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Gitelman syndrome

Gitelman syndrome is a rare inherited defect in the renal tubule of the kidneys. It causes the kidneys to pass sodium, magnesium, chloride, and potassium into the urine, rather than allowing it to be reabsorbed into the bloodstream. The kidneys themselves are normal; the problem is in the shortage of the chemicals in the body.

Gitelman syndrome is an autosomal-recessive disorder: one defective gene is inherited from each parent.

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Nephrology - Clinical Review
From British Medical Journal, 1/8/00 by C R V Tomson

Most doctors qualify with a knowledge that the kidney is an important organ, that the diseases affecting it are complex, and that renal physiology is difficult to understand. Once in clinical practice confusion persists particularly over which patients should be referred and when and, for instance, over whether angiotensin converting enzyme inhibitors are uniquely effective at preventing progressive renal failure or contraindicated in renal failure. Much of this confusion is now unnecessary. Recent advances have clarified some aspects of renal physiology: now the teachers understand them there is more hope of explaining them to students. Knowledge of the various types of glomerulonephritis is not necessary in deciding when a patient should be referred: this decision is becoming increasingly important as the potential for prevention of progressive renal disease increases.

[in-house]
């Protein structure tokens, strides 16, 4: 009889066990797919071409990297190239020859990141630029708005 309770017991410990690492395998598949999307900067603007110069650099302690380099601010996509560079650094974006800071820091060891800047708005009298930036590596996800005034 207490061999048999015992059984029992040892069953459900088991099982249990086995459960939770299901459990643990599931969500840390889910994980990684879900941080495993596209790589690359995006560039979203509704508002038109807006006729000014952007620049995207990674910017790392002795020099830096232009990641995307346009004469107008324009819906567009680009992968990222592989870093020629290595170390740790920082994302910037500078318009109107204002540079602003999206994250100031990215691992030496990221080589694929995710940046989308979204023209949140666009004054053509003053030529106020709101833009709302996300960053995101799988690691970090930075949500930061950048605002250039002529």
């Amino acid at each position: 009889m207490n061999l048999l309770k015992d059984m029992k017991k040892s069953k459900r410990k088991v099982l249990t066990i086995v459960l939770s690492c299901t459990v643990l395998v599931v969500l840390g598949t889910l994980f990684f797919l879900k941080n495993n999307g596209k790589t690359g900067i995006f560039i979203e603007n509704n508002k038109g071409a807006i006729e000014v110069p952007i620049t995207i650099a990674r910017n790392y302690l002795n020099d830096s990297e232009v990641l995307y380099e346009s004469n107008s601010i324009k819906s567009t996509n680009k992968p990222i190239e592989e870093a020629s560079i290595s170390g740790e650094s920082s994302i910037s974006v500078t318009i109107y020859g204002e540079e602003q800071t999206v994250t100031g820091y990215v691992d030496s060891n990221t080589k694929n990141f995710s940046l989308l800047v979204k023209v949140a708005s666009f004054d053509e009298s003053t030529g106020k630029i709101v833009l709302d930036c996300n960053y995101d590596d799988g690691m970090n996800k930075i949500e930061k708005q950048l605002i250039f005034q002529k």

This is an unsystematic review of those areas of nephrology in which there have been recent advances, selected for a general readership. Space precludes coverage of advances in renal transplantation. I have relied on personal files, recent articles in the journals of international nephrology societies, Medline searches, and discussions with colleagues.

Renal physiology

Identification of the genetic basis of some rare conditions has led to increased understanding of normal renal physiology.

Water handling: aquaporins

Water reabsorption is stimulated by vasopressin, which is now known to act by causing insertion of a water channel, aquaporin-2, into the cell membrane of the collecting duct. Congenital nephrogenic diabetes insipidus is caused by mutations in the vasopressin receptor or the aquaporin-2 gene. Some forms of acquired nephrogenic diabetes insipidus are associated with decreased expression of aquaporin-2. Conversely, increased expression of aquaporin-2 results in increased water reabsorption. Measurement of urinary aquaporin-2 concentrations may prove useful in diagnosing disorders of sodium concentration, and drugs that interfere with the vasopressin-aquaporin-2 axis are likely to prove useful in the management of these disorders.[1]